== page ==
The “automated vehicle” (AV) – also known as the autonomous vehicle or driverless car – is here.  The AV is no longer part of a vision of the future; real, functioning AVs are on the road in California (thanks to Google and its “Chauffeur Project”) and will soon be in other states.  The UK government is testing AVs in Milton Keynes in Buckinghamshire, and Singapore will begin tests on its public highways later this year.

The AV has not made much headway in Canada, a fact noted in a recent report from the Conference Board of Canada.  But, as the report indicated, the introduction of AVs – which could take place on a large scale as soon as 2025 – can have a tremendous impact on public policy, household finance and many other areas.

Possible effects cited by the report include:

  • A reduction in road fatalities in Canada by 1,600 from the current 2,000 a year;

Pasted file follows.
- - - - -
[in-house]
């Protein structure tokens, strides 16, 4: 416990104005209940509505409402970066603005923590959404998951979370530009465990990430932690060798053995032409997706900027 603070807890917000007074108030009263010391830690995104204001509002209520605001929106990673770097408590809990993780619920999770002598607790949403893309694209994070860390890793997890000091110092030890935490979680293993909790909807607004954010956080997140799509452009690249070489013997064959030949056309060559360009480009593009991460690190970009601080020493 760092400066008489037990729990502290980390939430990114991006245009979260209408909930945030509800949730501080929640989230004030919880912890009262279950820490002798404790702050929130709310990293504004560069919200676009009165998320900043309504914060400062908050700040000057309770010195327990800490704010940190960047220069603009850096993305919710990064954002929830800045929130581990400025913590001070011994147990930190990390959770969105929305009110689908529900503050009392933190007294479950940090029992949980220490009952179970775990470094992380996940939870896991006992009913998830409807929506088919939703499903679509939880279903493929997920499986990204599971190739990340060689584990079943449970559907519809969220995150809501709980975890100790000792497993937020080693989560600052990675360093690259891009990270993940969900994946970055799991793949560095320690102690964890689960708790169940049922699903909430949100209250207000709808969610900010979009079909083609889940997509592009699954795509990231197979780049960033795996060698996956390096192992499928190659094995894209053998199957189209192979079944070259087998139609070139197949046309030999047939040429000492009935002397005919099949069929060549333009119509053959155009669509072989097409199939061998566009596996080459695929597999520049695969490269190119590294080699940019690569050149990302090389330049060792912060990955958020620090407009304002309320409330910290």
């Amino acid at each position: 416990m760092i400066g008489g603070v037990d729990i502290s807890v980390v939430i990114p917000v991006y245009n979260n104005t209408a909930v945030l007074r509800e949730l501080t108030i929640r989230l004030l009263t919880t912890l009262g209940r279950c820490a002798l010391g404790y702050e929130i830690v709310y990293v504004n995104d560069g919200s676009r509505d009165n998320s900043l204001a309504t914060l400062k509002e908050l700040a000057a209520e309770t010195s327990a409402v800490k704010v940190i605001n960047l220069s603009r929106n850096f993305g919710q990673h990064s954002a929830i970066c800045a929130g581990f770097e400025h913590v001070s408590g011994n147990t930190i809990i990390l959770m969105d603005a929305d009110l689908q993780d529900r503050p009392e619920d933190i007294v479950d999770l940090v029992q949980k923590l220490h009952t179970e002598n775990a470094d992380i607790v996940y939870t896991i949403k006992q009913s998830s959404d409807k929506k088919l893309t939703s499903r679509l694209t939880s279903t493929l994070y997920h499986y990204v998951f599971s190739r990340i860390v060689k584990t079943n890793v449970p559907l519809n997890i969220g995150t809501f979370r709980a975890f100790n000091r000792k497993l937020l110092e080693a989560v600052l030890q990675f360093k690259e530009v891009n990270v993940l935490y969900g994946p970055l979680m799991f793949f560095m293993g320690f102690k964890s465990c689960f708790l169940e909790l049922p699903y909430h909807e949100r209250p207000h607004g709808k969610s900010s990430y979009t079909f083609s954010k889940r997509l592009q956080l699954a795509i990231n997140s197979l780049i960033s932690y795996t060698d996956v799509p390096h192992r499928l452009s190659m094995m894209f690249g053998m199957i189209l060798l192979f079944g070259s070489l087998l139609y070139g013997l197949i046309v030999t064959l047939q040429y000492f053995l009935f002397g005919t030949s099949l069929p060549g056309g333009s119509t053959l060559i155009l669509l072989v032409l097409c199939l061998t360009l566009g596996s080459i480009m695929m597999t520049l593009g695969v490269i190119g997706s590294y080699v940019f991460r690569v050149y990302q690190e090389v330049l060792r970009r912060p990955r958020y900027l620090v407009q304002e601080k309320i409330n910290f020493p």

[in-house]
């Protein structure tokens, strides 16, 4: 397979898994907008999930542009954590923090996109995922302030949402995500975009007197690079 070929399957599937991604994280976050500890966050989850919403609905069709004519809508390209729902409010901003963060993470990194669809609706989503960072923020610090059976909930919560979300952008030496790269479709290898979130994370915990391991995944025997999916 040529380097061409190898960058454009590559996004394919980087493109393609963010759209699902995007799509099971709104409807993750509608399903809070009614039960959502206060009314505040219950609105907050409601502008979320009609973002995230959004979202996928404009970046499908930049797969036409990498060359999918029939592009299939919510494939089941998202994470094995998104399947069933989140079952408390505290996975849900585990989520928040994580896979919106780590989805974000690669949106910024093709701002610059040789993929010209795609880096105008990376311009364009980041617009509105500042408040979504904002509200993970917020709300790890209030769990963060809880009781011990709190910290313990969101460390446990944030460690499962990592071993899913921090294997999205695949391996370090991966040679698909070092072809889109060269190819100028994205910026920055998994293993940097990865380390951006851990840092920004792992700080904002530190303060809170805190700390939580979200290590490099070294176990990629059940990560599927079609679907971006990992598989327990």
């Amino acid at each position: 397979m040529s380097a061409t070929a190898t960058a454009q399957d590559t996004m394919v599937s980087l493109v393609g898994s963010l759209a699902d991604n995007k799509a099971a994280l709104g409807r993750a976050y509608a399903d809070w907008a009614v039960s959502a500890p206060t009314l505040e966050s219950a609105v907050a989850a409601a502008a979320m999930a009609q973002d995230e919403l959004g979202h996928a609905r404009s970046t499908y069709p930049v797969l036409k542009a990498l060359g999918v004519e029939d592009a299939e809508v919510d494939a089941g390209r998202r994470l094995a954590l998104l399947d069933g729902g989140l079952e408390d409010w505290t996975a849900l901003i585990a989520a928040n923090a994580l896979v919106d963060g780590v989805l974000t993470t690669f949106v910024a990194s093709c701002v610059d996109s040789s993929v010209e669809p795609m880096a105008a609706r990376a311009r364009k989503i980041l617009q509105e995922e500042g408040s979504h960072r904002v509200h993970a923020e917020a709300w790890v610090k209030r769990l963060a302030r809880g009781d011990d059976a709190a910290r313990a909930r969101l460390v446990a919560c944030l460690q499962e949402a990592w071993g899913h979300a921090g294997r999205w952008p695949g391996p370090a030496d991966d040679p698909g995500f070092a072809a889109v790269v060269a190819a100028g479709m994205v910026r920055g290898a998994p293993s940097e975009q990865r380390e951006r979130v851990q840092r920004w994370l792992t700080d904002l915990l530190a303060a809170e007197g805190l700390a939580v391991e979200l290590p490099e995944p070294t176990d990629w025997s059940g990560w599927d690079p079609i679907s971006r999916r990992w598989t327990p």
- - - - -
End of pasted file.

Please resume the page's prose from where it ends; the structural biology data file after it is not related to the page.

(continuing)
• A total economic benefit of over $65 billion per year from factors such as collision avoidance, fuel cost savings, and congestion avoidance;
  • A sharp reduction in the nearly 5 billion hours per year that Canadians spend driving; and
  • Total potential cost savings estimated at nearly $3,000 per household, representing close to 4 per cent of the average total household budget, or over 5 per cent of total household consumption.

The report calls for Canada’s government and business leaders to start studying and planning for the large-scale introduction of AVs sooner, rather than later.  Although the report does not focus specifically on insurance, it is clear (or should be) to insurers that the automated or driverless vehicle represents the ultimate in disruptive technology – one that can change forever the way vehicles are owned, used and insured.

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